The mental health benefits of being able to see three trees from home

The 3-30-300 rule for healthier cities includes having three specimens within sight, living in a neighborhood with 30% plant cover and being less than 300 meters from a park

A Barcelona citizen in his balcony.
A Barcelona citizen in his balcony.MASSIMILIANO MINOCRI

Look out your window. Do you see three trees? Is there 30% vegetation cover in your neighborhood? Do you live less than 300 meters from a park? These questions pertain to the 3-30-300 rule proposed by the urban forester Cecil Konijnendijk to create healthier cities. He argued that trees, plants and rooftop vegetation help mitigate high temperatures, prevent flooding and improve the health of the population. And now, a new study by Spain’s ISGlobal Institute for Global Health, carried out in Barcelona, shows that living near trees and green spaces is linked to better mental health and less need for medication. The same scientific entity co-directed another investigation with the United States Forest Service that shows that planting trees in the street can save lives; in this case, the study was carried out in Portland, Oregon.

The researchers from ISGlobal explain that the Barcelona study on the 3-30-300 rule is the first to measure it in a city. The good news is that it confirms that it works; the bad news is that the city got a terrible score. Only 4.7% of the population met all three criteria of the green space rule. More than 62% of residents have a “major” green space less than 300 meters away, 43% do have at least three trees 15 meters away from home and only 8.7% live in an area with sufficient surrounding greenness. Then there is the worst figure: almost 23% of residents do not comply with any of the three provisions. “There is an urgent need to provide citizens with more green space. We may need to tear up asphalt and plant more trees, which would not only improve health, but also reduce heat island effects and contribute to carbon capture,” says Mark Nieuwenhuijsen, lead author of the study.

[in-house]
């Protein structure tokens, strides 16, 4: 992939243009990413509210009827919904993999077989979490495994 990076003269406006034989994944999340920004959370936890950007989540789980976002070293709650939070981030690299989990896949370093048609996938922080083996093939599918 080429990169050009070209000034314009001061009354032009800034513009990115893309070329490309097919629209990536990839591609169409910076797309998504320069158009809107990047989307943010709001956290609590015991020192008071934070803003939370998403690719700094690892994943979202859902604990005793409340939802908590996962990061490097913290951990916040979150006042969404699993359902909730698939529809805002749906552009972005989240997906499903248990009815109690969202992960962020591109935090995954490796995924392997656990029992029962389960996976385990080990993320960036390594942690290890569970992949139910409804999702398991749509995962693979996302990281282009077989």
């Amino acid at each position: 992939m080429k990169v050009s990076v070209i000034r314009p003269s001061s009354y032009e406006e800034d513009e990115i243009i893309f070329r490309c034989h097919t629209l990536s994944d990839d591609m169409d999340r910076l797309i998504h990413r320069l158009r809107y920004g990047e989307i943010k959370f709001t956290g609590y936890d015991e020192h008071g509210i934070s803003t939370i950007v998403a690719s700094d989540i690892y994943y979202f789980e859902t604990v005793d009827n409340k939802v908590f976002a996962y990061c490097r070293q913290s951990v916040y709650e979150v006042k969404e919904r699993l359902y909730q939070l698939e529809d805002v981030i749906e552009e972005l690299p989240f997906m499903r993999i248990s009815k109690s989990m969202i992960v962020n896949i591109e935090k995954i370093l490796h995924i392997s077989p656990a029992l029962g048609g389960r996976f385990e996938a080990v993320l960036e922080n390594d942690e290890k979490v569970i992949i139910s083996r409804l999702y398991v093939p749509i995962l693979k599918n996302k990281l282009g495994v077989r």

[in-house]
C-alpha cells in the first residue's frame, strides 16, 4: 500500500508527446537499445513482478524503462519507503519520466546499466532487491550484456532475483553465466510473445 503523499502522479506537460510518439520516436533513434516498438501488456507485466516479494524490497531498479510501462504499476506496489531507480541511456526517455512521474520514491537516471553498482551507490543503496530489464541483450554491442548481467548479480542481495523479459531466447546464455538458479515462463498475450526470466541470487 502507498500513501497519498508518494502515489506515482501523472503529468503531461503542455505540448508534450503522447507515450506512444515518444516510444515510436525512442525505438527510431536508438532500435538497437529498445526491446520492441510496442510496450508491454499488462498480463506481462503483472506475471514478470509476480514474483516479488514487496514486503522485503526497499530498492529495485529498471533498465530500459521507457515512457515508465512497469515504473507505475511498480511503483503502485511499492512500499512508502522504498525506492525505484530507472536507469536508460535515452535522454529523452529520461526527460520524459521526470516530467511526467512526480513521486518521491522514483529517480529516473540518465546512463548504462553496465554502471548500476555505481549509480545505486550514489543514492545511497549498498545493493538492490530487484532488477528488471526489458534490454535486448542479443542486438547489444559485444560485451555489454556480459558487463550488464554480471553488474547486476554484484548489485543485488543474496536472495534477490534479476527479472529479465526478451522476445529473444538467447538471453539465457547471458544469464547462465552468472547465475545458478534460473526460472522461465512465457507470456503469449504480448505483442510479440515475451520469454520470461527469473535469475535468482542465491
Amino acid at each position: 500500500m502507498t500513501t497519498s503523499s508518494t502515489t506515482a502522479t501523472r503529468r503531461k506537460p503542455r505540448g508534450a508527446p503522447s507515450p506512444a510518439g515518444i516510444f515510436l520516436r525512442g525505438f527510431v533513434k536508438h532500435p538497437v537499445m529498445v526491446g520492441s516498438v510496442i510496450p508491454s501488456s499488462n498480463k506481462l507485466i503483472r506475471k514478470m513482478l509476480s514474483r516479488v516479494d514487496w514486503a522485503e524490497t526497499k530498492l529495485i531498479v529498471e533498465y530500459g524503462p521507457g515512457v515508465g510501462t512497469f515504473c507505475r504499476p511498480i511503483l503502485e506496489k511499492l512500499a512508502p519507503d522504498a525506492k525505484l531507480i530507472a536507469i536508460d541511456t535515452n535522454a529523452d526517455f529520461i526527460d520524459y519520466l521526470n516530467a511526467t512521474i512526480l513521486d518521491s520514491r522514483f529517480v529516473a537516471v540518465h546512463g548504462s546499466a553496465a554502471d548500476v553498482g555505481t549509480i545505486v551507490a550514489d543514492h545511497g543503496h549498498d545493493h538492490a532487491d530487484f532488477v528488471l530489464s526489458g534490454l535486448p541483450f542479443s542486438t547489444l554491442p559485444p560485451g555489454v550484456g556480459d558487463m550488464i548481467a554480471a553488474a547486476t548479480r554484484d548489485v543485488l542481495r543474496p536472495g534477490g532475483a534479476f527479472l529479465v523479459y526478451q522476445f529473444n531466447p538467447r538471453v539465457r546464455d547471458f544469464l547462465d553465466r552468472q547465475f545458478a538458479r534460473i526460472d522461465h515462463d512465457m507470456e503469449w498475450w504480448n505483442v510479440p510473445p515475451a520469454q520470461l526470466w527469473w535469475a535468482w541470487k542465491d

The report took data from the 2016 Health Survey of the Barcelona Public Health Agency, which evaluated the mental health of residents between the ages of 15 and 97. On average, 18% claimed to have poor mental health, 8.3% said that they had visited a psychologist in the last year and between 8.1% and 9.4% admitted to having taken tranquilizers or antidepressants in the last two days. The researchers cross-referenced the data from the health survey with indicators of green spaces, sensors and land cover maps. The sample is highly representative. The investigation revealed that meeting the 3-30-300 rule was “clearly associated with better mental health, less medication use and fewer visits to a psychologist.” Of the three variables, the one with the biggest impact is tree cover

People having a picnic at Ciutadella park, in Barcelona.
People having a picnic at Ciutadella park, in Barcelona.Albert Garcia

As for the study carried out in Portland, the researchers had precise data from the Friends of Trees NGO, which has been planting trees in the city for three decades. The researchers concluded that the number of trees is associated with a significant reduction in non-accidental mortality (20%) and cardiovascular mortality (6%) when the trees are 15 years or older. The older and larger the trees are, the greater their beneficial effect. Thus, preserving mature trees can be particularly significant for public health.

Unlike other studies that use satellite images that make no distinction between the different types of vegetation, in this case the NGO recorded when and where it planted almost 50,000 trees between 1990 and 2019. The researchers analyzed the trees in a census area with 4,000 inhabitants and cross-referenced the information with mortality from cardiovascular, respiratory or non-accidental causes, with data from the Oregon Health Authority. In the neighborhoods where more trees had been planted, the mortality rates were found to be lower, especially in men and people over 65 years of age.

The study does not provide direct evidence regarding the mechanisms by which trees improve health, but the fact that older specimens have a greater positive effect is revealing: they have a greater capacity to absorb pollution, moderate heat and reduce noise, three factors related to the increase in mortality.

Payam Dadvand, ISGlobal researcher and lead author of the study, explains that the results provide a solid scientific basis to guide tangible interventions, such as planting trees, aimed at increasing the longevity of urban residents.

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